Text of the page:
"Really excited about Eric," Kerr said. "The strength, the explosiveness. He may be undersized from a height standpoint, but he's got long arms, so he makes up for some of that. To me, he fits right in, maybe even stands out on an NBA floor athletically from a strength and explosion standpoint."

Six months ago, Paschall -- who signed a three-year, fully guaranteed $4.2 million deal, in July -- was competing for a third straight Final Four appearance with Villanova, playing against zone defenses and the structure of college basketball. When he entered his first preseason game last Saturday, Kerr tasked him to guard All-NBA big man Anthony Davis.

In the second quarter of last week's Warriors loss to the Lakers, LeBron James took a pass at half court, dribbled three times and barreled into Paschall's chest for an easy layup, emphasizing the rookie's steep learning curve. 

"It's kind of weird because you see these guys, AD is on the cover of [NBA 2K] and my first game I have to guard him," Paschall said. "It's kind of crazy, but I'm glad Coach trusts me enough to go out and guard those guys."

An adjustment has manifested off the court as well for Paschall. Long a resident of the East Coast, he wasn't much of a driver and still doesn't have a license, despite being 22 years old. Following practice Sunday afternoon, Paschall stood outside Chase Center with a bag packed for a week-long trip, waiting for fellow rookie Jordan Poole to take him to San Francisco International Airport for the team's trip to Los Angeles. 

While Paschall has impressed thus far, his NBA dreams weren't always a sure thing. Despite averaging 26.0 points, 11.2 rebounds and 2.5 assists per game as a junior at Dobbs Ferry High School (NY), Paschall only garnered interests from mid-major schools like Virginia Commonwealth, George Mason and Providence before enrolling at nearby Fordham. After transferring to Villanova following a coaching change, Paschall won a national title in 2018, but he was just a second-round pick in June's NBA draft.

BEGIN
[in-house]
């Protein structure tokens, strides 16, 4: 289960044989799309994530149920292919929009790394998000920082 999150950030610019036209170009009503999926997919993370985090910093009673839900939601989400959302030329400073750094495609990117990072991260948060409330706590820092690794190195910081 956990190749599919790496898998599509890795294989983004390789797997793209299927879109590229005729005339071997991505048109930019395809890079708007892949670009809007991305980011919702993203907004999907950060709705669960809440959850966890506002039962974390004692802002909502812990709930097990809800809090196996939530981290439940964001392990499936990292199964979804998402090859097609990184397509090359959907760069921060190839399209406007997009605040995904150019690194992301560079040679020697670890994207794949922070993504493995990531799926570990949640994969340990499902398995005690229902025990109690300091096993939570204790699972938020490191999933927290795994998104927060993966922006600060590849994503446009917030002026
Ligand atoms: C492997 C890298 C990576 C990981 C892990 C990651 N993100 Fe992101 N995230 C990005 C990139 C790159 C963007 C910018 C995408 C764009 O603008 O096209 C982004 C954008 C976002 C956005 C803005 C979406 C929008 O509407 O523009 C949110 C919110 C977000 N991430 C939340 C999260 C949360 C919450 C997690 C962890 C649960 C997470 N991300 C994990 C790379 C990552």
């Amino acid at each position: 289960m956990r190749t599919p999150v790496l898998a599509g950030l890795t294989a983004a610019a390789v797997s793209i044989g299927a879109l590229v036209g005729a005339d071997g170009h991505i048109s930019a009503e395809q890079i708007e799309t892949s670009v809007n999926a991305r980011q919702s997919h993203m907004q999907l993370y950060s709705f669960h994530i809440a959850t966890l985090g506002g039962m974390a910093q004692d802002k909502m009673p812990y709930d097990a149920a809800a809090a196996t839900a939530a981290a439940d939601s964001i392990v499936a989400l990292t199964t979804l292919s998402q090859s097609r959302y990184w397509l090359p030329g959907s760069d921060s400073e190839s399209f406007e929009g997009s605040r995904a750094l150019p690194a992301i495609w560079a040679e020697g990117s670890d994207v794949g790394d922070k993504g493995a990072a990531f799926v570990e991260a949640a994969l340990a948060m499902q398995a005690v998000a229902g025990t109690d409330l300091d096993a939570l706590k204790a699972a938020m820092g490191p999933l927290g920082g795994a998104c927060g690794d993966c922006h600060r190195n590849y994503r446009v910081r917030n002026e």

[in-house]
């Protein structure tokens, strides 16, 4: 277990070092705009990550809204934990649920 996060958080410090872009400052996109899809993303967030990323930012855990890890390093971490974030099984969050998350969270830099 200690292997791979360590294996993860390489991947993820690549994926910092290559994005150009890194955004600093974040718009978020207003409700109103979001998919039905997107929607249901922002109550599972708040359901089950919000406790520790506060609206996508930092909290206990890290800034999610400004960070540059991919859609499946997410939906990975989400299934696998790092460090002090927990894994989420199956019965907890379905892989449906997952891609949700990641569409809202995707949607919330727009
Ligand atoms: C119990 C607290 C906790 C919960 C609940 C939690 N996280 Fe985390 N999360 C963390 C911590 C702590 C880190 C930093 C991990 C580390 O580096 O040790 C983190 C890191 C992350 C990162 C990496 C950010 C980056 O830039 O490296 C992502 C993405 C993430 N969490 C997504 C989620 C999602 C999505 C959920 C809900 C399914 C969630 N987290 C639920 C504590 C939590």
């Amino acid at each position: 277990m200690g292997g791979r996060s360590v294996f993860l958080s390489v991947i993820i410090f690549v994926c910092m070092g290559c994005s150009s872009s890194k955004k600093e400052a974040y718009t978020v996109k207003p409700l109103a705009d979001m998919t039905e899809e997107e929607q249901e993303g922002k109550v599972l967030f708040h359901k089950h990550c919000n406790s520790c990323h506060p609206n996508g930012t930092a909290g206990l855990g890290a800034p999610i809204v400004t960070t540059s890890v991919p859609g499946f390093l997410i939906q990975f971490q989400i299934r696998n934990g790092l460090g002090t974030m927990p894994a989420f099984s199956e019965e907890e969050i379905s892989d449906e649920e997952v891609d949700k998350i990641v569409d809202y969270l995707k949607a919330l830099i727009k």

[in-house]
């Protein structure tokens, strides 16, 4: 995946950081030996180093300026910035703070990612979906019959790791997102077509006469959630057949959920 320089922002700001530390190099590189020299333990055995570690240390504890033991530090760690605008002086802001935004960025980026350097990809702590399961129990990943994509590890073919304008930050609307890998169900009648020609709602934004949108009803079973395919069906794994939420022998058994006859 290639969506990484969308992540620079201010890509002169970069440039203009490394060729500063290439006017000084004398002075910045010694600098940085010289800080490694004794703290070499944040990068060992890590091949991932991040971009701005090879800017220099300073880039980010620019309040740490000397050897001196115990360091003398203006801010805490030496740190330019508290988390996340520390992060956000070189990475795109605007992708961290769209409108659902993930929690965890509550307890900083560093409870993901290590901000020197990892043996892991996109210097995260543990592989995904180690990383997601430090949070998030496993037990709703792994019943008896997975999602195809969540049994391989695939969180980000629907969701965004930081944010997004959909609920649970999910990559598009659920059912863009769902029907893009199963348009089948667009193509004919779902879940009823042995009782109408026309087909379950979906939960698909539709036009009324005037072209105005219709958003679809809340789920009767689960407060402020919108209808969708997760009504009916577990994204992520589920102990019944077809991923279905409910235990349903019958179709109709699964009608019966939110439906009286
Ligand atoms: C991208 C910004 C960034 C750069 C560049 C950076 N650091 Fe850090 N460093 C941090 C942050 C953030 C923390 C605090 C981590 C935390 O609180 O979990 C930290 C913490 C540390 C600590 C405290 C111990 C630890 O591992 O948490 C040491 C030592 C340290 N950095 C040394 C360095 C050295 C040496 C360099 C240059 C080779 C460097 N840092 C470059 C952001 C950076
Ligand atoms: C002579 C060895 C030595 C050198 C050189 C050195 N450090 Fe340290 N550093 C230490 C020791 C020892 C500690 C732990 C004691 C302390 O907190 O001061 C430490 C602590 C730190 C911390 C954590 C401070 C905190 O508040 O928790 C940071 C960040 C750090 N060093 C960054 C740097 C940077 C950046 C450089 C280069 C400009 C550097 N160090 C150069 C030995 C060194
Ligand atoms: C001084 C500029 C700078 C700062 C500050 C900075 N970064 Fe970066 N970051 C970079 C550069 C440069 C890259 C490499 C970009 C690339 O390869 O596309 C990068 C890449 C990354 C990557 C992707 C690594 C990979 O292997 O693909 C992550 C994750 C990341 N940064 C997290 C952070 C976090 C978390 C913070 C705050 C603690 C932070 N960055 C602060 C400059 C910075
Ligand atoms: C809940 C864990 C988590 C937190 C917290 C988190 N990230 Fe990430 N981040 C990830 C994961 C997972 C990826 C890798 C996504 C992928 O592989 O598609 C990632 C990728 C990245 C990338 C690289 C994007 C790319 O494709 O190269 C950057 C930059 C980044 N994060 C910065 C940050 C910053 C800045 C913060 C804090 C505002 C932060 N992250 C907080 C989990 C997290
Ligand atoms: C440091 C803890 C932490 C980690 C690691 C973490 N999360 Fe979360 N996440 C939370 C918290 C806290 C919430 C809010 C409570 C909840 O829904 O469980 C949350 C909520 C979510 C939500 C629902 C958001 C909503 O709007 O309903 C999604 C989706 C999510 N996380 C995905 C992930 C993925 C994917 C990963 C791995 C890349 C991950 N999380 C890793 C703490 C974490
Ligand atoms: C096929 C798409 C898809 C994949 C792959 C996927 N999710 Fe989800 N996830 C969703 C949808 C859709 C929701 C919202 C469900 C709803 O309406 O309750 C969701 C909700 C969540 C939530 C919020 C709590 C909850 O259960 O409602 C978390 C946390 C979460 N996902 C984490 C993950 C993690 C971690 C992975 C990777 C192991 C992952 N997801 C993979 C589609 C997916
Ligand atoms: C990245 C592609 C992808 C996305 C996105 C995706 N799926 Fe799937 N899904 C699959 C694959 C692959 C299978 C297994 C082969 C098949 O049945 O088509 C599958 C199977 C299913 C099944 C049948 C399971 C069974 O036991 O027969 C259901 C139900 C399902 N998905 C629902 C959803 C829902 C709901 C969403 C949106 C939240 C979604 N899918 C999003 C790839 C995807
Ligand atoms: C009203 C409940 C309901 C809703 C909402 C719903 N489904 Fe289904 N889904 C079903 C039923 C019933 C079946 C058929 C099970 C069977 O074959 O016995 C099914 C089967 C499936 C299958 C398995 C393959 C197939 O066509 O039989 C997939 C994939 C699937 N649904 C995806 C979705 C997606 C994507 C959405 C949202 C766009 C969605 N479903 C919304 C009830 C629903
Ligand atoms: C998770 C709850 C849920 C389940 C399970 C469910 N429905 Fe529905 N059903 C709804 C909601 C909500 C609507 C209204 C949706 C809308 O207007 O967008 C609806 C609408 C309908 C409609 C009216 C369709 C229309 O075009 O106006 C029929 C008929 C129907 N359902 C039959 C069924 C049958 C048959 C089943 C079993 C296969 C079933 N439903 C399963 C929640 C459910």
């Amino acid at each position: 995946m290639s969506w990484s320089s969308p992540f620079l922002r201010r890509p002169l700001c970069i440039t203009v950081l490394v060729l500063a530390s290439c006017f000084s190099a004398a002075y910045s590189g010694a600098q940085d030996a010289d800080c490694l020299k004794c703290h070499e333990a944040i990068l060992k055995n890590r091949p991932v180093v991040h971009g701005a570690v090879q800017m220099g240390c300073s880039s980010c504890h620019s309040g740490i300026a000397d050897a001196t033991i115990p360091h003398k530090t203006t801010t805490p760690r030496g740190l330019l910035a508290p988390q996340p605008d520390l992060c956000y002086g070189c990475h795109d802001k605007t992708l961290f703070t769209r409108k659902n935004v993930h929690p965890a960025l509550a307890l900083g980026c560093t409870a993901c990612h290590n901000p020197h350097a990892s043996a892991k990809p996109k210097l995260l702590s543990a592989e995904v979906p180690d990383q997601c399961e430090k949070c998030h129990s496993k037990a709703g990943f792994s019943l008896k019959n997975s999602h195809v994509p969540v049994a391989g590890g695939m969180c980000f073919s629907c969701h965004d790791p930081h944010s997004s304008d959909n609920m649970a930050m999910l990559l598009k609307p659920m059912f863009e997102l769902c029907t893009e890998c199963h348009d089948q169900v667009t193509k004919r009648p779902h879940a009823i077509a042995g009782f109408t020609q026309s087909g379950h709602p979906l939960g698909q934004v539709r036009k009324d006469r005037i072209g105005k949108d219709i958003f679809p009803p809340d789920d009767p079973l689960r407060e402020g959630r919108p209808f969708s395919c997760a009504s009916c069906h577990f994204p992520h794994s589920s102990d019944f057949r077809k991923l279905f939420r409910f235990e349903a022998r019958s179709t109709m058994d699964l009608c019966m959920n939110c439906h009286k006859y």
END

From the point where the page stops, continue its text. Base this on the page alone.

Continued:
"My whole life, I've been underrated," Paschall told NBC Sports Bay Area. "To be able to be here is a blessing in itself."

Entering the season, Paschall comes to an organization in transition. Three months removed from Kevin Durant's departure, coupled with the Klay Thompson's knee injury, the Warriors are left to navigate the start of the season with eight new additions. Nonetheless, the team has established stars like Draymond Green and Stephen Curry, who have defined roles.

As his tenure progresses, Paschall hopes to be added to the Golden State's lineup of stars.

[RELATED: McKinnie prepared for end with Warriors]

"Eventually, I feel like I can come into my own at this level," Paschall said. "But now, especially as a rookie, you just have to do what they say and do what you got to do to stay on the court, but I feel like eventually in this league, I'll be able to play my game, and I hope it's with the Warriors." 

"I feel like I ended up being in a great spot," Paschall added. "They gave me a great contract, and I feel like in these next few years, I feel like I can contribute, to try to do what I can to just bring whatever they want me to bring to the table."